Mary Owens




“Nothing would make me more miserable than to believe you miserable – nothing more happy, than to know you were so.” — Abraham Lincoln


Abraham Lincoln’s second love, Mary Owens, was born to a prosperous planter, Nathaniel Owens, on his Little Brush Creek plantation in Green County, Kentucky, on September 29, 1808.  Mary and Abraham met for the first time in 1833, while she was visiting her sister Betsey Abell in New Salem, Illinois, thus commencing their relationship.  After Mary returned home to Kentucky, Lincoln was quoted as stating that he “would marry Miss Owens if she came a second time to Illinois.”  When Mary returned to New Salem in the fall of 1836, however, Lincoln failed to follow up on this promise and in the last of a series of three letters he stated, “I want in all cases to do right; and most particularly so, in all cases with women.  I want, at this particular time, more than any thing else, to do right with you, and if I knew it would be doing right, as I rather suspect it would, to let you alone, I would do it.”  Lincoln concluded, “If it suits you best to not answer this farewell – a long life and a merry one attend you.”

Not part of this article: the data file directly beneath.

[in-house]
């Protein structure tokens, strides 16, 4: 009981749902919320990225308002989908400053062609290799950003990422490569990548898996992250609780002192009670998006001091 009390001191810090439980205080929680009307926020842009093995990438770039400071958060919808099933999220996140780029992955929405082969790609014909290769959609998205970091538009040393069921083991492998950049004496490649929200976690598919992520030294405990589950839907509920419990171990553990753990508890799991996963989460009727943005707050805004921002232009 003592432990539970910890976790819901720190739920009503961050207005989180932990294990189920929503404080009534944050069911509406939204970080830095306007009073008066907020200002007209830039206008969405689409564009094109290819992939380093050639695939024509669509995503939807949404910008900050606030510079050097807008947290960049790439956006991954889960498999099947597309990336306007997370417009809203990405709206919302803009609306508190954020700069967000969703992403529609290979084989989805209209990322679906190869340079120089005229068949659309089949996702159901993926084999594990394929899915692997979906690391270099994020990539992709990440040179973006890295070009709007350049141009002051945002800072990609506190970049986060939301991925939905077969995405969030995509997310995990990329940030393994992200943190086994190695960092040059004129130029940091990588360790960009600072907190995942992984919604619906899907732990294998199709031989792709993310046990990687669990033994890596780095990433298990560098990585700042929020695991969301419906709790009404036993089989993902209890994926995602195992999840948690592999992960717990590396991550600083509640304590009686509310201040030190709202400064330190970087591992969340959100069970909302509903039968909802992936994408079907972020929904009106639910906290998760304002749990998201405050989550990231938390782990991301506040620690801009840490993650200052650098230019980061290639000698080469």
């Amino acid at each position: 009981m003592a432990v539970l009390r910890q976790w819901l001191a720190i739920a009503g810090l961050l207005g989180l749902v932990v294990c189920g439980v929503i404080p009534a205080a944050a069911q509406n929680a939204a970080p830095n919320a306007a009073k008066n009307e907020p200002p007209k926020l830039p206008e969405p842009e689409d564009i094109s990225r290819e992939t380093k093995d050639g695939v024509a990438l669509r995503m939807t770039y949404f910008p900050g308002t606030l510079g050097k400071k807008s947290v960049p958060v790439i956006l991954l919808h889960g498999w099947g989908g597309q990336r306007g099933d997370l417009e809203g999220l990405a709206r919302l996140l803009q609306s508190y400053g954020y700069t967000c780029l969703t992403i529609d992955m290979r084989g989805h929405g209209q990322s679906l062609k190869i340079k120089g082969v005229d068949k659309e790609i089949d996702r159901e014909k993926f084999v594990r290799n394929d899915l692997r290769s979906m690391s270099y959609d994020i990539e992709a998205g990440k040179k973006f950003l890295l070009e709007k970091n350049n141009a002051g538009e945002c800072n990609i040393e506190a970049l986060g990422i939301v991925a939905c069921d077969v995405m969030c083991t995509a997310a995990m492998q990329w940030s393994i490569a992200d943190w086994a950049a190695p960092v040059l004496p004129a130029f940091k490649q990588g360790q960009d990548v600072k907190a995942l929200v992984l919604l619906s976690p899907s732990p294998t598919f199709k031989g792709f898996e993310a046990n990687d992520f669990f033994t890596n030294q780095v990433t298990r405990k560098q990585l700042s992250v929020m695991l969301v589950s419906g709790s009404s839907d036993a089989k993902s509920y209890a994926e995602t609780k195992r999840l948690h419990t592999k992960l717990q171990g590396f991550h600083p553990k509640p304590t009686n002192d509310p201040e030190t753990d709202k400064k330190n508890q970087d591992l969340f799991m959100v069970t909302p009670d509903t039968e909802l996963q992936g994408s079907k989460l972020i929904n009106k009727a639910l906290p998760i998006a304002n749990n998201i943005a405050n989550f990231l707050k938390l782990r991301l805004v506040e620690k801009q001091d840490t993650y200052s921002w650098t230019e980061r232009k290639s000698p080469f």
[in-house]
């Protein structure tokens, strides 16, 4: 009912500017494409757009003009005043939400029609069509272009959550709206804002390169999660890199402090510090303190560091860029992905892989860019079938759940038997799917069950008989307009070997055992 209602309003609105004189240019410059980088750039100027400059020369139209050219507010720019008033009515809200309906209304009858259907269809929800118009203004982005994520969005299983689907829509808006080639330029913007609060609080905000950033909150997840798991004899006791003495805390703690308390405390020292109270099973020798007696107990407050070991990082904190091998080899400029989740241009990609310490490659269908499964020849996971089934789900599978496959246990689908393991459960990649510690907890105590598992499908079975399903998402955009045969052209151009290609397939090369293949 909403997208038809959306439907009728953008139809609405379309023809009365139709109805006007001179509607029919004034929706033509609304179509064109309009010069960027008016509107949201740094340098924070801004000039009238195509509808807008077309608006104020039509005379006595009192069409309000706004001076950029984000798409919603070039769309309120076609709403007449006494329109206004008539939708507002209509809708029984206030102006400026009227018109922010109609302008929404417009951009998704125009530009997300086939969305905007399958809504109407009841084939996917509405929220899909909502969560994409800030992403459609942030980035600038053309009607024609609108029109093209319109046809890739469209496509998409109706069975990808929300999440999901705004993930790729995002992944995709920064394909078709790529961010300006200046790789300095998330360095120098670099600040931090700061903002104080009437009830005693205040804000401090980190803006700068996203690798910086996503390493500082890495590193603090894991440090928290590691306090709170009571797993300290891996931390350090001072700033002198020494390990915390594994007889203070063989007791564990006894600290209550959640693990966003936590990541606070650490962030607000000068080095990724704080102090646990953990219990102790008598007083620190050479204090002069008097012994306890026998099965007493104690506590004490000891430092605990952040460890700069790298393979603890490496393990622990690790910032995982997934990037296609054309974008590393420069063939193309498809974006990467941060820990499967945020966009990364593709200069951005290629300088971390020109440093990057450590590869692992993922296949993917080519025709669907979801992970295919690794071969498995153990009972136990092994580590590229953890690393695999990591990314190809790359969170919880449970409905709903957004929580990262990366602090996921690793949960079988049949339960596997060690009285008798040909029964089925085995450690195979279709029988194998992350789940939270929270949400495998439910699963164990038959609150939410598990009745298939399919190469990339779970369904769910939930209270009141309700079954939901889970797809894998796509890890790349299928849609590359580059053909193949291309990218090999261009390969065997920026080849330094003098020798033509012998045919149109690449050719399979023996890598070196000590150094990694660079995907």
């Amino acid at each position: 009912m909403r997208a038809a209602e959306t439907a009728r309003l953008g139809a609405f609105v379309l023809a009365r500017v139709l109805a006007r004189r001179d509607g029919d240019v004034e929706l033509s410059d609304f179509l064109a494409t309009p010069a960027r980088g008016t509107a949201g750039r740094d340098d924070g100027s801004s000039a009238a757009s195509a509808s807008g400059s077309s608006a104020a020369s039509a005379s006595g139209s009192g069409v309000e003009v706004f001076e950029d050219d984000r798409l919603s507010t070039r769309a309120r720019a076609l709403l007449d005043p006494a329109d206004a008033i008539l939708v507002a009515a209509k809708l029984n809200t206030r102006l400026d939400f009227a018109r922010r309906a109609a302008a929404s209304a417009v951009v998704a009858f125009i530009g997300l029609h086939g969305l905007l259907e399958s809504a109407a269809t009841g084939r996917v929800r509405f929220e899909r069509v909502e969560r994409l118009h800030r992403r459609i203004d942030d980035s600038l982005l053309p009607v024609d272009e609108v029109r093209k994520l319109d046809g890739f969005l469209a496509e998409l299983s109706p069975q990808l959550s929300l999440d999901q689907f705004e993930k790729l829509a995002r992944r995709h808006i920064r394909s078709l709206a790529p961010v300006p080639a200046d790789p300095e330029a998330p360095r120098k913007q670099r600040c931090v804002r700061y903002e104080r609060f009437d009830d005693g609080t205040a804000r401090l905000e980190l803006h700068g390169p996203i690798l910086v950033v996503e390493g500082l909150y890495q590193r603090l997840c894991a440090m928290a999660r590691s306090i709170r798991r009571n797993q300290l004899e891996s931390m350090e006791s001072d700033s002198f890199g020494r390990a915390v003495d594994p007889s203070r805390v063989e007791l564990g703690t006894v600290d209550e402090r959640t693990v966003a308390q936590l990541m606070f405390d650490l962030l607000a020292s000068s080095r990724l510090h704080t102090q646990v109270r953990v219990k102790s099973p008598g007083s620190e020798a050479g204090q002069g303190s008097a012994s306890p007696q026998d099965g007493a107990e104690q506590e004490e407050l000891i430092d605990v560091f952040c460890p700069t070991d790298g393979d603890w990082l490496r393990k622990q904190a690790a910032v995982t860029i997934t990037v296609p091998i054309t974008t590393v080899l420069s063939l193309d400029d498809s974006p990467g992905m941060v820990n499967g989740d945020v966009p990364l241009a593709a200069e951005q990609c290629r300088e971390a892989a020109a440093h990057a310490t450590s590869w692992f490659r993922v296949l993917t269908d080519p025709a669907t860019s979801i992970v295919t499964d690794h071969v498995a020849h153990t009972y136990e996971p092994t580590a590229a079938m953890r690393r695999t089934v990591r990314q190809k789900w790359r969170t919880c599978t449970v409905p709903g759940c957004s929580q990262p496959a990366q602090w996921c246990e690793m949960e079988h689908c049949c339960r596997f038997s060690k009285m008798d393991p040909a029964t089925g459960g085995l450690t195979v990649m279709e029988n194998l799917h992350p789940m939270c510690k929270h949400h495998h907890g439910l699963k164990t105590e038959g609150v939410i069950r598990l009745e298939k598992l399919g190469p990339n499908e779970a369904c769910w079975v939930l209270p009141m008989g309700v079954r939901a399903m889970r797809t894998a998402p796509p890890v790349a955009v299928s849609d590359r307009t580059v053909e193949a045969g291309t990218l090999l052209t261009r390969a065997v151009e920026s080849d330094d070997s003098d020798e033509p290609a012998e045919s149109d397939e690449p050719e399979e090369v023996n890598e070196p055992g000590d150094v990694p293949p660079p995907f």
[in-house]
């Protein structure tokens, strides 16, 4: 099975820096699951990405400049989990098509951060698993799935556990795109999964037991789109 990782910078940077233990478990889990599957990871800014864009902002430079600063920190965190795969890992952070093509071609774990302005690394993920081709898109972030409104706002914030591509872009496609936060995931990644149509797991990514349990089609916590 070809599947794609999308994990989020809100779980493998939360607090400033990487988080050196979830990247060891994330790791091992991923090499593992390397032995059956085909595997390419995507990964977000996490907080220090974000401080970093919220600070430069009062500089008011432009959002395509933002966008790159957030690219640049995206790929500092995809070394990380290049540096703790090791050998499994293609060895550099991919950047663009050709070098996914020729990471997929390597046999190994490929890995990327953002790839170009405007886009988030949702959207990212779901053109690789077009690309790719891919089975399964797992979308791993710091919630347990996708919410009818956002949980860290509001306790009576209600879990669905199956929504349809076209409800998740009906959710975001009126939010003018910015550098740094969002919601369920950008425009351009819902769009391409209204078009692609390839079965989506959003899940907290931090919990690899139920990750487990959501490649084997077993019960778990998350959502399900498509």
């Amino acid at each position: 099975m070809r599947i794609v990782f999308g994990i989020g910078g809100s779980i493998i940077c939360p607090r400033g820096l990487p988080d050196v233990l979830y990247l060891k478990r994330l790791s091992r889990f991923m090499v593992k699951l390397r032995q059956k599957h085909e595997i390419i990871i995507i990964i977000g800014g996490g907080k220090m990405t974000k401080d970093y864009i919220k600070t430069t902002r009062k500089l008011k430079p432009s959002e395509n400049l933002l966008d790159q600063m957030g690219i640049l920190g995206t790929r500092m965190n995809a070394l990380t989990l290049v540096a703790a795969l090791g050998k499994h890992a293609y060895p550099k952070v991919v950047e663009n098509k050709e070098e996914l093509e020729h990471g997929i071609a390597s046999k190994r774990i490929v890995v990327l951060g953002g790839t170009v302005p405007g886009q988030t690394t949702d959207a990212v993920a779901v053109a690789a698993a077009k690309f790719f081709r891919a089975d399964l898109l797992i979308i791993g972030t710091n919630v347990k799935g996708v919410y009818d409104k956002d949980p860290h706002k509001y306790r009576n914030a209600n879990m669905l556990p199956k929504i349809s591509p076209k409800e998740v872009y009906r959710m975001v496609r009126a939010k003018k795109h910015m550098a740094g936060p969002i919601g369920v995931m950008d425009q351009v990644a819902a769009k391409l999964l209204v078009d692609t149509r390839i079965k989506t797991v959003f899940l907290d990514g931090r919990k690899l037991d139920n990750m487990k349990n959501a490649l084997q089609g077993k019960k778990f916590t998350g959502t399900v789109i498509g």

Following this letter, the communication ceased between Abraham Lincoln and Mary Owens.


Letter from Lincoln to Mary Owens, August 16, 1837

Courtesy of the Library of Congress, Manuscript Division